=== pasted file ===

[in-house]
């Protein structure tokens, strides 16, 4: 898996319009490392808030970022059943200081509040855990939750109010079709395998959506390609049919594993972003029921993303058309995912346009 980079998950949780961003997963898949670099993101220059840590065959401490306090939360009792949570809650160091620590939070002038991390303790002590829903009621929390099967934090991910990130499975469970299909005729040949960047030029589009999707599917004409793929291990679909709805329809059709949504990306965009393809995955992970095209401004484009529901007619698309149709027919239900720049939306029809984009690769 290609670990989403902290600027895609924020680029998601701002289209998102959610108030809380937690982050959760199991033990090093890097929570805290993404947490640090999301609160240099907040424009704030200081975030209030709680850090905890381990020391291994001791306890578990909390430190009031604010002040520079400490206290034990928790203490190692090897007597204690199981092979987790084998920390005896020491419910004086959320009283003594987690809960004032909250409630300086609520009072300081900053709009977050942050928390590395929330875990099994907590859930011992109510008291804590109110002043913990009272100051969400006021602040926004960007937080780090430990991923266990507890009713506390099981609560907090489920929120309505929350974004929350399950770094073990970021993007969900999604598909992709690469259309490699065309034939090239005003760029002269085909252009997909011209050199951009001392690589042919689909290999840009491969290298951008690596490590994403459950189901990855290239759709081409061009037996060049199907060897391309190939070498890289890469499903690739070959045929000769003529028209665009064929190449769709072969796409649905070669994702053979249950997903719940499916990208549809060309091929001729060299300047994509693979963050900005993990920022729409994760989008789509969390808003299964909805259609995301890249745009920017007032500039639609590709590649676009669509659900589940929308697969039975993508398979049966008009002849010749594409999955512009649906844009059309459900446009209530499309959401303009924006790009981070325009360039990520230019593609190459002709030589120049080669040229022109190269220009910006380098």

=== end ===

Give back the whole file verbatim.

[in-house]
């Protein structure tokens, strides 16, 4: 898996319009490392808030970022059943200081509040855990939750109010079709395998959506390609049919594993972003029921993303058309995912346009 980079998950949780961003997963898949670099993101220059840590065959401490306090939360009792949570809650160091620590939070002038991390303790002590829903009621929390099967934090991910990130499975469970299909005729040949960047030029589009999707599917004409793929291990679909709805329809059709949504990306965009393809995955992970095209401004484009529901007619698309149709027919239900720049939306029809984009690769 290609670990989403902290600027895609924020680029998601701002289209998102959610108030809380937690982050959760199991033990090093890097929570805290993404947490640090999301609160240099907040424009704030200081975030209030709680850090905890381990020391291994001791306890578990909390430190009031604010002040520079400490206290034990928790203490190692090897007597204690199981092979987790084998920390005896020491419910004086959320009283003594987690809960004032909250409630300086609520009072300081900053709009977050942050928390590395929330875990099994907590859930011992109510008291804590109110002043913990009272100051969400006021602040926004960007937080780090430990991923266990507890009713506390099981609560907090489920929120309505929350974004929350399950770094073990970021993007969900999604598909992709690469259309490699065309034939090239005003760029002269085909252009997909011209050199951009001392690589042919689909290999840009491969290298951008690596490590994403459950189901990855290239759709081409061009037996060049199907060897391309190939070498890289890469499903690739070959045929000769003529028209665009064929190449769709072969796409649905070669994702053979249950997903719940499916990208549809060309091929001729060299300047994509693979963050900005993990920022729409994760989008789509969390808003299964909805259609995301890249745009920017007032500039639609590709590649676009669509659900589940929308697969039975993508398979049966008009002849010749594409999955512009649906844009059309459900446009209530499309959401303009924006790009981070325009360039990520230019593609190459002709030589120049080669040229022109190269220009910006380098």